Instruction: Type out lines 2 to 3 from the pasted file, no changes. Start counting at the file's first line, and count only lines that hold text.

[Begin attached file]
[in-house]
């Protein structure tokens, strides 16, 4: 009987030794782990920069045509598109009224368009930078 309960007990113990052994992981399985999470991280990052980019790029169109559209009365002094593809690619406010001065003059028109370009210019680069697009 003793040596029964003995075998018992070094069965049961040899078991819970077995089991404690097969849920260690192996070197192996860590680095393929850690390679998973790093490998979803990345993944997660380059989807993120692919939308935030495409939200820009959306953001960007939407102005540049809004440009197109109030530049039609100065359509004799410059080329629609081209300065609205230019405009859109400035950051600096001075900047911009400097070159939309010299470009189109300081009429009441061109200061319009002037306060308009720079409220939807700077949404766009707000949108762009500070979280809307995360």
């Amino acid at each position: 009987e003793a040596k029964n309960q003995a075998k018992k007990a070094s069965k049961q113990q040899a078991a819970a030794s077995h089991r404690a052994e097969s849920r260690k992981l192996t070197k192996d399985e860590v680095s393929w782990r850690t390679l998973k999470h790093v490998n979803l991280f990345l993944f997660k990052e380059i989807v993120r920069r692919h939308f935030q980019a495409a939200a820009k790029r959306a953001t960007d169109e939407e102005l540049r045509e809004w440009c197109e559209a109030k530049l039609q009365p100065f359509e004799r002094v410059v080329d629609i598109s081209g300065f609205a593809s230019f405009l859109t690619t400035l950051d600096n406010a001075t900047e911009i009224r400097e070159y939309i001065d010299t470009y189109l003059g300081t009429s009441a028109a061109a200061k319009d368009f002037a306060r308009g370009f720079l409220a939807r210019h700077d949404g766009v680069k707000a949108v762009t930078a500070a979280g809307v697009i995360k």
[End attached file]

């Protein structure tokens, strides 16, 4: 009987030794782990920069045509598109009224368009930078 309960007990113990052994992981399985999470991280990052980019790029169109559209009365002094593809690619406010001065003059028109370009210019680069697009 003793040596029964003995075998018992070094069965049961040899078991819970077995089991404690097969849920260690192996070197192996860590680095393929850690390679998973790093490998979803990345993944997660380059989807993120692919939308935030495409939200820009959306953001960007939407102005540049809004440009197109109030530049039609100065359509004799410059080329629609081209300065609205230019405009859109400035950051600096001075900047911009400097070159939309010299470009189109300081009429009441061109200061319009002037306060308009720079409220939807700077949404766009707000949108762009500070979280809307995360």
């Amino acid at each position: 009987e003793a040596k029964n309960q003995a075998k018992k007990a070094s069965k049961q113990q040899a078991a819970a030794s077995h089991r404690a052994e097969s849920r260690k992981l192996t070197k192996d399985e860590v680095s393929w782990r850690t390679l998973k999470h790093v490998n979803l991280f990345l993944f997660k990052e380059i989807v993120r920069r692919h939308f935030q980019a495409a939200a820009k790029r959306a953001t960007d169109e939407e102005l540049r045509e809004w440009c197109e559209a109030k530049l039609q009365p100065f359509e004799r002094v410059v080329d629609i598109s081209g300065f609205a593809s230019f405009l859109t690619t400035l950051d600096n406010a001075t900047e911009i009224r400097e070159y939309i001065d010299t470009y189109l003059g300081t009429s009441a028109a061109a200061k319009d368009f002037a306060r308009g370009f720079l409220a939807r210019h700077d949404g766009v680069k707000a949108v762009t930078a500070a979280g809307v697009i995360k």